This dissertation examines psychological conflict in the work of the early nineteenth-century Russian poet E. A. Baratynsky (1800-1844) through a dual approach of close reading and interpretations based on the theories of analytical psychology. Baratynsky is demonstrated to be the "poet of thought" because thought acts in his poetry as the least favored psychic function, serving as both a source of pain and a source of inspiration.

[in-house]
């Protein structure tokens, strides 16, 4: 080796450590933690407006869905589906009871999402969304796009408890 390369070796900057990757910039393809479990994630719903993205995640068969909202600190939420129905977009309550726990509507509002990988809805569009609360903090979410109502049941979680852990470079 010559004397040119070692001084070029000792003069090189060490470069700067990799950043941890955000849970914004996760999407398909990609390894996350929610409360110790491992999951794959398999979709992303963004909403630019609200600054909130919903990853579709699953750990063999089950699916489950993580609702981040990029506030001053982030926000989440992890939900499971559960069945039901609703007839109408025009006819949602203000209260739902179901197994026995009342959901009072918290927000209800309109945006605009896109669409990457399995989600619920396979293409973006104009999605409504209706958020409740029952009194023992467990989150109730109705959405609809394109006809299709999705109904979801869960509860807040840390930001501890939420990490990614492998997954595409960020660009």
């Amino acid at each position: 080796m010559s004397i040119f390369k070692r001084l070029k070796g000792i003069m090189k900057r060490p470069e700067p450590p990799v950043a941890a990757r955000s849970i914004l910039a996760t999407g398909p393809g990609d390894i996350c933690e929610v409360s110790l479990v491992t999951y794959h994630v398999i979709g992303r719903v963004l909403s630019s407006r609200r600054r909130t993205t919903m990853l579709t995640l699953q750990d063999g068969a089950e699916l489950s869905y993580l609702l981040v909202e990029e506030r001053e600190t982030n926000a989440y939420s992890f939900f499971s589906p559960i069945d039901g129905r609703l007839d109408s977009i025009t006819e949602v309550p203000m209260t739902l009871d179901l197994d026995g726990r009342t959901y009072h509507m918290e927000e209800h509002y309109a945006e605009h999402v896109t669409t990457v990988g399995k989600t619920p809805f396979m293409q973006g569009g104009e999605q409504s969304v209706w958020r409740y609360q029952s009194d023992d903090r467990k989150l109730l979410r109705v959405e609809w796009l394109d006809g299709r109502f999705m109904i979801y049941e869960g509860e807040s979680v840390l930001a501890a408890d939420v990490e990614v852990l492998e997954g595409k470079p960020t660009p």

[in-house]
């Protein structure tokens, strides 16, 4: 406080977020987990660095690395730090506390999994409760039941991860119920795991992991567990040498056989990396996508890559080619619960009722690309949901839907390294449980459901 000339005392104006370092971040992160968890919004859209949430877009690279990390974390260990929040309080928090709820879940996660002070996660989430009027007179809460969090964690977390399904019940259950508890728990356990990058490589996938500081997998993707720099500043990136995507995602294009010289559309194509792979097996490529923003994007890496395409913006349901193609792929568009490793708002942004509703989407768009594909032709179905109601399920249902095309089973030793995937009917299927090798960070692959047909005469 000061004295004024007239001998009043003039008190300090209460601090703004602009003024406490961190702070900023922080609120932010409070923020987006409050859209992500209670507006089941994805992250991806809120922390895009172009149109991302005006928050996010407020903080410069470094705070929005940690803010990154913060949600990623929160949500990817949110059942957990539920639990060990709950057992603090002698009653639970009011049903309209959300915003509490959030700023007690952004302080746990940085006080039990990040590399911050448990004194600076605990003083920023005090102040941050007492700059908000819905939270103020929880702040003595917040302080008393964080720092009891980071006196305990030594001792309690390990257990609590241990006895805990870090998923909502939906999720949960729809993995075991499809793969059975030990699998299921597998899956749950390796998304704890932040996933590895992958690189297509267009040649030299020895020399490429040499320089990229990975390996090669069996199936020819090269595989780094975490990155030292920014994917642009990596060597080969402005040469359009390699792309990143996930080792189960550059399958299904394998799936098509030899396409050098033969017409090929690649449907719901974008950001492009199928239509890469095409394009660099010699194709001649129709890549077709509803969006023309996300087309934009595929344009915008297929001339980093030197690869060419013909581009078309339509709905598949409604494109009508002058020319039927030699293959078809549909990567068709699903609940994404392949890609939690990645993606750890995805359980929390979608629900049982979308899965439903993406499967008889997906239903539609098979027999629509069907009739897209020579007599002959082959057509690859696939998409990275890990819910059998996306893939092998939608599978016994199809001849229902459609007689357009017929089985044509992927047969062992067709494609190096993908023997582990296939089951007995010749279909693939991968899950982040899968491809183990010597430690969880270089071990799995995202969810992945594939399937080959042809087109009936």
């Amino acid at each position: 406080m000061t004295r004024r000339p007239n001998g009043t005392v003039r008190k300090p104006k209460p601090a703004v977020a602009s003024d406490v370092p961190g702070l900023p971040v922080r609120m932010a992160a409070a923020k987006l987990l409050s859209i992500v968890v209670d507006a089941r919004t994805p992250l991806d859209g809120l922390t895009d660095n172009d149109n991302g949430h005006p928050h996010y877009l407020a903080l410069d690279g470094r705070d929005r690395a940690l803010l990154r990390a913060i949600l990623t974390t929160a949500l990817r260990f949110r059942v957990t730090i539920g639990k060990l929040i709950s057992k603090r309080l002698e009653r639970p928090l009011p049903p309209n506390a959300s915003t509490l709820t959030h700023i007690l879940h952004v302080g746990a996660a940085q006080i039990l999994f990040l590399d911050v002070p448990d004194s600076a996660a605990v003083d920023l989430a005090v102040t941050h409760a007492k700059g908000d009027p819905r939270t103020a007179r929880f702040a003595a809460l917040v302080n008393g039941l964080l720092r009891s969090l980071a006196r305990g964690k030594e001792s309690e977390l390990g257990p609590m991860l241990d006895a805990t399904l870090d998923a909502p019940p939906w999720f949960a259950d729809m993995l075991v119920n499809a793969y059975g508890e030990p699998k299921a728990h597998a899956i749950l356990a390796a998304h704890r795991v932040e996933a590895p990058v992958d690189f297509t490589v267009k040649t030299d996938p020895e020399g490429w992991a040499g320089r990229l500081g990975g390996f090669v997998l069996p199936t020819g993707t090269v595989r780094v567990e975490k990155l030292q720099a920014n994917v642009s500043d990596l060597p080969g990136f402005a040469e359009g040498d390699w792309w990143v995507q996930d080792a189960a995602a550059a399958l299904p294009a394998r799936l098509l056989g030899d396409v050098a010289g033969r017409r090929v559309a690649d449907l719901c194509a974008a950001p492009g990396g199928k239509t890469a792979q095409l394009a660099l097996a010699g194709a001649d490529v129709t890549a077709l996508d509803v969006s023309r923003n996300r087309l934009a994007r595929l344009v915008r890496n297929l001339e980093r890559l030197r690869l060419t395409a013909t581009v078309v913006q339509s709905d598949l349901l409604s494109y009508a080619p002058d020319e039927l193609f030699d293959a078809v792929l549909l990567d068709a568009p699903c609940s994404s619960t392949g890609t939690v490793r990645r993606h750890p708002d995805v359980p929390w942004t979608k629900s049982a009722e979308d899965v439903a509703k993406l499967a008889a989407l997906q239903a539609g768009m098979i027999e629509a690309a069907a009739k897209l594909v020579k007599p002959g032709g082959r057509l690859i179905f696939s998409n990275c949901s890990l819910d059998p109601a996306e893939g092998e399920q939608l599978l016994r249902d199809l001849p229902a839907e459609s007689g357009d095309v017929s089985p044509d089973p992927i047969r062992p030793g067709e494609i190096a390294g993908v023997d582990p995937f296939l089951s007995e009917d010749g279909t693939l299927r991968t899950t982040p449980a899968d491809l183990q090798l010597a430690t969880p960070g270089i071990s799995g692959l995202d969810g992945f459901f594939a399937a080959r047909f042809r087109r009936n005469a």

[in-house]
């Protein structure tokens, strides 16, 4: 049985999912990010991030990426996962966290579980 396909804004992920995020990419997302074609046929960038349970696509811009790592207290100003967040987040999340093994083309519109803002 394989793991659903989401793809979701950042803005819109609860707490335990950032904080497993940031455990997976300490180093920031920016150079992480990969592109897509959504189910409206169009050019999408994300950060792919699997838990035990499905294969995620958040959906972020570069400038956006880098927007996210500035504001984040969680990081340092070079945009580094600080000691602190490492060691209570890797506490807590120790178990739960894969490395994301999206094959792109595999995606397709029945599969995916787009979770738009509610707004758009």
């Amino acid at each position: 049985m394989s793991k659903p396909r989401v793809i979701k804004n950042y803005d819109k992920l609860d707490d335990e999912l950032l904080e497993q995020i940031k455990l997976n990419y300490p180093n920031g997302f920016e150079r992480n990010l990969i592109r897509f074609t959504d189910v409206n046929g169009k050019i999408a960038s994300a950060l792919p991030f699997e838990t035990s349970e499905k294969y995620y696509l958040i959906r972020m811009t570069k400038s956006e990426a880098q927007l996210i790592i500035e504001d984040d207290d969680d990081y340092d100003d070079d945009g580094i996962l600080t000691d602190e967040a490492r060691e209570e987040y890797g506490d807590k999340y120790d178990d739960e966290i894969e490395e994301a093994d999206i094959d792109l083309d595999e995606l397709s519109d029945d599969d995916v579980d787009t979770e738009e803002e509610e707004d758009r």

|Commitee:||Feinberg, Lawrence, Pichova, Hana, Putney, Christopher, Wampuszyc, Ewa|
|School:||The University of North Carolina at Chapel Hill|
|Department:||Slavic Languages & Literatures|
|School Location:||United States -- North Carolina|
|Source:||DAI-A 73/10(E), Dissertation Abstracts International|
|Subjects:||Slavic literature, Clinical psychology|
|Keywords:||Baratynskii, E. A., Baratynsky, Boratynskii, Boratynsky, Jung, C. G., Poetry, Russia|
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